Parkinson, George C.
The following data is extracted from Illustrated History of the State of Idaho.
George C. Parkinson, president of the Oneida stake of the Church of Jesus Christ of the Latter Day Saints, with residence at Preston, Idaho, is a native son of Utah, his birth having occurred in Keysville, Davis county, July 18, 1857. His father is Samuel Rose Parkinson, one of the most prominent pioneer citizens of Oneida County, Idaho. President Parkinson is the fourth child and third son of the family. He was educated at Brigham Young College, in Logan, Utah, and was graduated with honor in the class of 1880. He entered upon his business career as a teacher in Logan, his first term of school being in 1877-8. He continued teaching until 1881, at which time he was sent on a mission to the southern states, where he remained for a year, doing a very successful work. He then went to England, where he remained for a year and three months, and the work he accomplished for the church there was also very satisfactory.
Upon his return, in the spring of 1883, he again resumed teaching and was appointed one of the presiding officers of the stake, making his home and headquarters at Franklin. Subsequently he removed to Oxford, where he resumed teaching and was elected county superintendent of schools on the Republican ticket. While at that place he was also superintendent of a cooperative store, and during that time a very unpleasant and unjust occurrence came into his life. An alleged polygamist hid in the cellar of his store without his knowledge, but the officers arrested President Parkinson for concealing a criminal. He was tried, James H. Hawley defending him, but the jury disagreed on the verdict. His trial was then set for six months later and Mr. Hawley then became the prosecuting attorney, and he was convicted and sentenced to one year in the state's prison and fined three hundred dollars. He paid his fine and served eleven months in the penitentiary, being given one month of his time on account of his good behavior. He had no knowledge of the man who had concealed himself in the cellar, but the jury were all anti-Mormons, and the officer who subpoenaed the jury was heard to remark: "I have now a jury that would convict Jesus Christ." Such was the justice that he received in the name of the law!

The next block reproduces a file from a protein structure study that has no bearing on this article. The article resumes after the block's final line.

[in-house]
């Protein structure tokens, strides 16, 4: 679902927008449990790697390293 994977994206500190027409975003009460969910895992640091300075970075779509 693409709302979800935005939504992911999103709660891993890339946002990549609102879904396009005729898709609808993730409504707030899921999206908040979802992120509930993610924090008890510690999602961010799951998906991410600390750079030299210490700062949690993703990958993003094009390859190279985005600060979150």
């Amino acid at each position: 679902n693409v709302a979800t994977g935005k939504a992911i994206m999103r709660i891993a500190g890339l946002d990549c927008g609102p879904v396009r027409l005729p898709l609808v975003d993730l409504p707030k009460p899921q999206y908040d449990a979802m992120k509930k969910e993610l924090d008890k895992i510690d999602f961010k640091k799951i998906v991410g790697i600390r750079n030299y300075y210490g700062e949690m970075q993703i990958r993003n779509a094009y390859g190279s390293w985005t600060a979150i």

Returning to Franklin Mr. Parkinson engaged in the produce business, handling all kinds of produce and also dealing in cattle and sheep. On the 28th of August 1887, he received the great honor of being appointed president of the Oneida stake, his counselors being Solomon H. Hale and Matthias F. Cowley. President Parkinson has since served with great credit to the church and has largely advanced its interests. He is also successfully conducting several business enterprises and is a progressive and diligent man. While at Franklin, in connection with Franklin and Logan parties, they purchased all the stores in the former place and consolidated the business under the name of The Oneida Mercantile Union, with a capital stock of fifty thousand dollars. He became one of the stockholders and directors, and an excellent business was carried on. Some of these stockholders established a full roller-process flouring-mill at Franklin, with a capacity of one hundred and twenty-five barrels. Business is carried on under the name of the Idaho Milling, Grain & Power Company, and as a stockholder and director Mr. Parkinson was actively connected with its management. He is also a stockholder in and the manager of the W. C. Parkinson Mercantile Company, at Preston, where he carries a large line of goods, handling all merchandise used by the citizens of this section of the state. In addition he buys and handles all kinds of produce, and is conducting an extensive and profitable business. He is manager of the Studenberg Brothers Manufacturing Company, at Preston, which also handles a very large stock and is doing a successful business. Aside from mercantile interests he is connected with the sheep and wool industry and thereby adds materially to his income. He is a man of excellent executive force, of sound judgment, capable management and indefatigable energy, and carries forward to successful completion whatever he undertakes.
Mr. Parkinson takes quite an active interest in politics, as a supporter of the Republican Party, and for a number of years has attended all of the state conventions. In 1894 he was elected to the state senate, representing the district of five counties, which includes one-fourth of the population of the entire state. In 1895 he had the honor of being appointed by Governor McConnell a member of the board of regents of the State University, and in 1896 he was one of the presidential electors on the Republican ticket. He is now president of the board of education of the Oneida stake, and acted as superintendent of the building of the splendid academy erected by the stake at Preston, at a cost of fifty thousand dollars.
President Parkinson was happily married in 1 88 1 to Miss Lucy M. Doney, a native of Franklin, Idaho, and their union has been blessed with seven children, three sons and four daughters, namely: George D., Lucy Ann, John Leo, Vera, Samuel Parley, Elna and Aleida. Mr. Parkinson and his family have one of the most beautiful and attractive residences in this part of the state, and he is richly deserving of the excellent success which has attended his intelligent and honorable efforts.
Source: Illustrated History of the State of Idaho